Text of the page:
Select ripe, high quality, undamaged cherry tomatoes. Tomatoes from frost-damaged vines are not safe to can as the frost can effect the tomato’s acidity levels. Wash the tomatoes in cool water and remove any stems. Let them dry in a colander or on a towel while you prepare everything else.
Optional: If you want, you can also poke a hole all the way through both sides of the tomatoes with a skewer. This will help reduce some of the air trapped inside the tomatoes, reducing how much they “float” when canned.
Note about peeling: I don’t peel or core my cherry tomatoes before canning them. Frankly, they are just too little for that! The skins do sometimes separate from the tomatoes during the canning process and some people don’t enjoy the texture of them. But it doesn’t bother me and it saves a ton of time! Whether you choose to peel or leave the skins, both methods are safe for canning. If you do decide to peel your tomatoes, you may want to save those skins to make this easy and yummy tomato powder!
Step 3: Load the Canner
Remove any lids and bands from the jars. Load the jars into your canner. Fill the canner with water. There should be at least 1-2 inch of water over the top of the jars.
Put the clean, unused lids in a heat-safe bowl. Place the bands nearby on the counter.
Step 4: Sterilize the Jars
Put the lid on the full canner. Place it on the burner. Bring the water to a rolling boil (minimum of 140oF). Simmer at this temperature for at least 10 minutes to fully sterilize the jars. Add an additional minute for every 1000 feet of elevation above sea level.
While your jars are simmering, ladle a few scoops of boiling water into the bowl with the lids. Let the lids sit in the hot water for at least 10 minutes to sterilize them and to help soften the gummy sealing band.
Step 5: Heat the Water
While your jars are sterilizing, fill the second pot (the soup pot) with water. Bring it to simmer and keep it simmering until you are ready to start canning. Each jar will need about a cup or so of water, depending on how tightly you pack the tomatoes.
Step 6: Remove the Jars from the Canner
After at least 10 minutes in the simmering water bath, remove the jars from the canner. You can do this by removing the whole rack or pulling out each jar one at a time.
We remove each jar one at a time using canning tongs. I have found that if I dump the water from two of the jars back into the canner and dump the rest from the other jars down the sink, I end up with the perfect amount of water in the canner. This way, the canner isn’t overfull with water once the filled jars are placed back in. We place the hot jars on a large heat-safe cutting board.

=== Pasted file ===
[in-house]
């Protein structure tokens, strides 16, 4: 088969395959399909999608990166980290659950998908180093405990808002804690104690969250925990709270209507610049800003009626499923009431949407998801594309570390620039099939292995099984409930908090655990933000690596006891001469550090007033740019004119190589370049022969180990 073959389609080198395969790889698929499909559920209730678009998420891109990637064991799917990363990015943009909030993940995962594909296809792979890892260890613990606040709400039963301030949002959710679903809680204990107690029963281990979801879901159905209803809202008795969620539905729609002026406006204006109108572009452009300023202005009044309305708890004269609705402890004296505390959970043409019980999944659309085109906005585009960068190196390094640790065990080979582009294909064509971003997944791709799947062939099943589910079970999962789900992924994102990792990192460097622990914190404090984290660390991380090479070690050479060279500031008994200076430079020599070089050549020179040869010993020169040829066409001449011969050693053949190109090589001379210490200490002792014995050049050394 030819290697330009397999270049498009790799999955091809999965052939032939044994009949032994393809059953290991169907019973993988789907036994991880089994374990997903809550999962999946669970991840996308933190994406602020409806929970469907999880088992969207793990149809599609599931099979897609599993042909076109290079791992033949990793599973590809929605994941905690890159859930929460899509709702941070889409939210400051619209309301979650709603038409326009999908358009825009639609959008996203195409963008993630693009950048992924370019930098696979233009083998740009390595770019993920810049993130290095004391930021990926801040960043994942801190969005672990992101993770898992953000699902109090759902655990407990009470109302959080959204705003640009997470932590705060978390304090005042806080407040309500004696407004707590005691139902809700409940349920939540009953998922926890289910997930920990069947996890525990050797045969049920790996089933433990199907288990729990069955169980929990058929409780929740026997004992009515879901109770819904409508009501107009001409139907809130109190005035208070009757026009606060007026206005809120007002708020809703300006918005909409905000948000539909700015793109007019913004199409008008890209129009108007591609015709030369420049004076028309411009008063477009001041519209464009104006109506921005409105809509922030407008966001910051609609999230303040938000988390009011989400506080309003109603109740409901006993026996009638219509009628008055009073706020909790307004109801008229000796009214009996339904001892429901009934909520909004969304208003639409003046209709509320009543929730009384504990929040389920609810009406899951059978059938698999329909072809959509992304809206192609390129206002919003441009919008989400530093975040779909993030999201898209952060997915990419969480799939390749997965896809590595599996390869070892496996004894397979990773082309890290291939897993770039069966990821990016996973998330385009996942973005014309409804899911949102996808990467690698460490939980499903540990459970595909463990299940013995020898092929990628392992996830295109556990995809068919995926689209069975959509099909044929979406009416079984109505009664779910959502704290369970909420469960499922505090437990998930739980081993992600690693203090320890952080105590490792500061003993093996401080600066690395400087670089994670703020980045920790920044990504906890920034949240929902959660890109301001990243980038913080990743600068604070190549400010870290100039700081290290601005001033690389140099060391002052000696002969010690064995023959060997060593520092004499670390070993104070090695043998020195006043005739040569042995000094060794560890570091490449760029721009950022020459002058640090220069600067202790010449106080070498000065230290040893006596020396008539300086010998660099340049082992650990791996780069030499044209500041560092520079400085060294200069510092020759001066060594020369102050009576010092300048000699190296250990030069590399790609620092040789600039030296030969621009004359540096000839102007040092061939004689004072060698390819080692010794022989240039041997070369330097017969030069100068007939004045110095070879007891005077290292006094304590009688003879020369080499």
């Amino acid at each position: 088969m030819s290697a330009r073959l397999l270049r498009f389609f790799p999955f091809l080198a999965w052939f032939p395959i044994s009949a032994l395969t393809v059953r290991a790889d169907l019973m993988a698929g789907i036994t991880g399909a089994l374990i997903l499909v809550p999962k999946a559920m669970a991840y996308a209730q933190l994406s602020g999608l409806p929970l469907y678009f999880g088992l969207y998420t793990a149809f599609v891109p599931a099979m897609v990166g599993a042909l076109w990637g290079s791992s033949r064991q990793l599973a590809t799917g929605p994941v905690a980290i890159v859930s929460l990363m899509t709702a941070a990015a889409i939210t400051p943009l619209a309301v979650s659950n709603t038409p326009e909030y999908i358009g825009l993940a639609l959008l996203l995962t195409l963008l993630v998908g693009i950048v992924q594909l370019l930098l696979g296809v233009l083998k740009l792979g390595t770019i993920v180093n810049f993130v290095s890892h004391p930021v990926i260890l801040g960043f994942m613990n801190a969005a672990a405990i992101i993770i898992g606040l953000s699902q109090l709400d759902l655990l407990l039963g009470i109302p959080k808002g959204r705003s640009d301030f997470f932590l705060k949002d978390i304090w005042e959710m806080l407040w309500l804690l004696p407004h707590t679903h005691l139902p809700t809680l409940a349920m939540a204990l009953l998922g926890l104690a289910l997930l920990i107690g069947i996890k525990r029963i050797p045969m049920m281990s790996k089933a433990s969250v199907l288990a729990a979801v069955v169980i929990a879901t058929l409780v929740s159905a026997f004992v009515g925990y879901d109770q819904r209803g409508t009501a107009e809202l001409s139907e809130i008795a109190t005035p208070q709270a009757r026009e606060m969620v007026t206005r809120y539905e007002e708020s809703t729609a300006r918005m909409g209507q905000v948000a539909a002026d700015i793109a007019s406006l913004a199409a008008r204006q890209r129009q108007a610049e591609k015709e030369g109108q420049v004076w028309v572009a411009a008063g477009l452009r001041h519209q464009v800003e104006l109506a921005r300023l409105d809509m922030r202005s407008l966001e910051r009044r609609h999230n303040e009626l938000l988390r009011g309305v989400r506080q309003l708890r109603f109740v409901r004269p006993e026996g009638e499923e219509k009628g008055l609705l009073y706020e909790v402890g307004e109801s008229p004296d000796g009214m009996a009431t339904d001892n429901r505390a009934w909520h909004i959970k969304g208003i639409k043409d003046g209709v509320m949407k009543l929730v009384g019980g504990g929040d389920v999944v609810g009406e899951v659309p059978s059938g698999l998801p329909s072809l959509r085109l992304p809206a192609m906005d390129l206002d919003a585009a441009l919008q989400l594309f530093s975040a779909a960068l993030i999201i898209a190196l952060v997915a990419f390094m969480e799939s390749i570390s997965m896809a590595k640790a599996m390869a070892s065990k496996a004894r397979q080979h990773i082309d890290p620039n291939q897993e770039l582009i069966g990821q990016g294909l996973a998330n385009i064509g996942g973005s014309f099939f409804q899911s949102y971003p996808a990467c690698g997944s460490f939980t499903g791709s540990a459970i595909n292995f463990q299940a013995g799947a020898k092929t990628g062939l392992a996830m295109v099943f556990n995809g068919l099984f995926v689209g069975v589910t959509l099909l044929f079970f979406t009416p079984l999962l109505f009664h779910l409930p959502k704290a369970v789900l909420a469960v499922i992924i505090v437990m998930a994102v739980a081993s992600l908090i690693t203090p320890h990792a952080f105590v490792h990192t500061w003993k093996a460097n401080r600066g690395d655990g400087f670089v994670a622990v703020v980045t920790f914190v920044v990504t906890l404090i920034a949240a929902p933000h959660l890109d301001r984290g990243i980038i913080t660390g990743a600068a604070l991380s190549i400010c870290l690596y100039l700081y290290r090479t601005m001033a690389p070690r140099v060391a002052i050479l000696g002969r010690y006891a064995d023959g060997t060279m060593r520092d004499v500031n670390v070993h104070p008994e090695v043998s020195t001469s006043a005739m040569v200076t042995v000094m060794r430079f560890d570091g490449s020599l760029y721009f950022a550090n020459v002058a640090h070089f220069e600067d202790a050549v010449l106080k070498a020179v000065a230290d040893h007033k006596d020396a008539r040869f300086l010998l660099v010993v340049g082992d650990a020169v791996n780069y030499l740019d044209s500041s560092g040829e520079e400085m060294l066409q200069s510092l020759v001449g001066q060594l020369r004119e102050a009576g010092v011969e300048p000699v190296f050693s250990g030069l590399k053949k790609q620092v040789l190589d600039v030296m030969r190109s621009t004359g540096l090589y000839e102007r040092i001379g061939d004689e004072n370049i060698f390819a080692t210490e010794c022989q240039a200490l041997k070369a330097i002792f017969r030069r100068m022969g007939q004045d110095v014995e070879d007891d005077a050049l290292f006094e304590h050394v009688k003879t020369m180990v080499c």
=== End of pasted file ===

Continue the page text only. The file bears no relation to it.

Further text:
Place the lid back on the canner and keep the water in the canner simmering while you fill the jars.
Step 7: Fill the Jars with Tomatoes
Use the canning funnel to pack the jars with the cherry tomatoes. Pack them in tightly, but leave at least 1-inch of head space. Packing the jars as tightly as possible will help reduce “float”.
Note about float: Float is when the tomatoes rise to the top of the jars once you process them. It really isn’t a big deal and won’t harm your canned goods. All whole canned tomatoes will have some amount of float no matter how well you pack them.
Step 8: Add Lemon Juice
If you are using pint jars, add 1 tablespoon of lemon juice to each jar. If you are using quart jars, add 2 tablespoons to each one.
Step 9: Fill the Jars with Water
Ladle the hot simmering water from the soup pot into the jars. Leave 1-inch headspace.
Step 10: De-bubble the Jars
Use the canning de-bubbler to remove as many air bubbles as possible from the jars. Do this by gently running the debubbler around the inside walls of the jars.
Step 11: Place the Lids on the Jars
Use a damp rag to wipe the rims of the jars. Use a magnetic lid lifter to remove the lids from the bowl of hot water. Place the lids on the jars and secure with the bands. Tighten the bands “fingertip tight”, meaning to tighten it until the band is secure. You don’t need to crank it on, but it should be secure.
Step 12: Process the Jars in the Canner
Place the filled jars into the canner of boiling water. Ensure the jars are covered by at least 1-2 inches of water. If the water has dropped below a boil, bring it back to boil. Once the canner is at a boil, start the timer. You will want to process your jars for the approved times listed below:
- Pint jars: 40 minutes
- Quart jars: 45 minutes
- Increase process time accordingly for elevation.
Step 13: Remove the Jars from the Canner
Once the timer goes off, turn off the burner and remove the lid from the canner. Allow the jars to sit in the water for 5 minutes before removing them from the canner.
Remove the jars from the canner using the tongs to carefully lift them from the water. Try not to tip or disturb the jars as you move them. Place them on a heat-safe surface or towel. Leave about an inch of air space between the hot jars so that they can cool.
Allow jars to sit undisturbed for 24 hours.
Step 14: Check Seals
Once the jars have completely cooled, remove the rings. Ensure that each of the lid “buttons” depressed. Check the seal by lifting each jar by the edge of the lid with your finger tips. The lid should be secure on the jar.
Step 15: Store and Enjoy!
You can now label, date and store your jars of delicious whole cherry tomatoes! Bands are not needed for storage. For best results, enjoy your canned tomatoes within 1 year.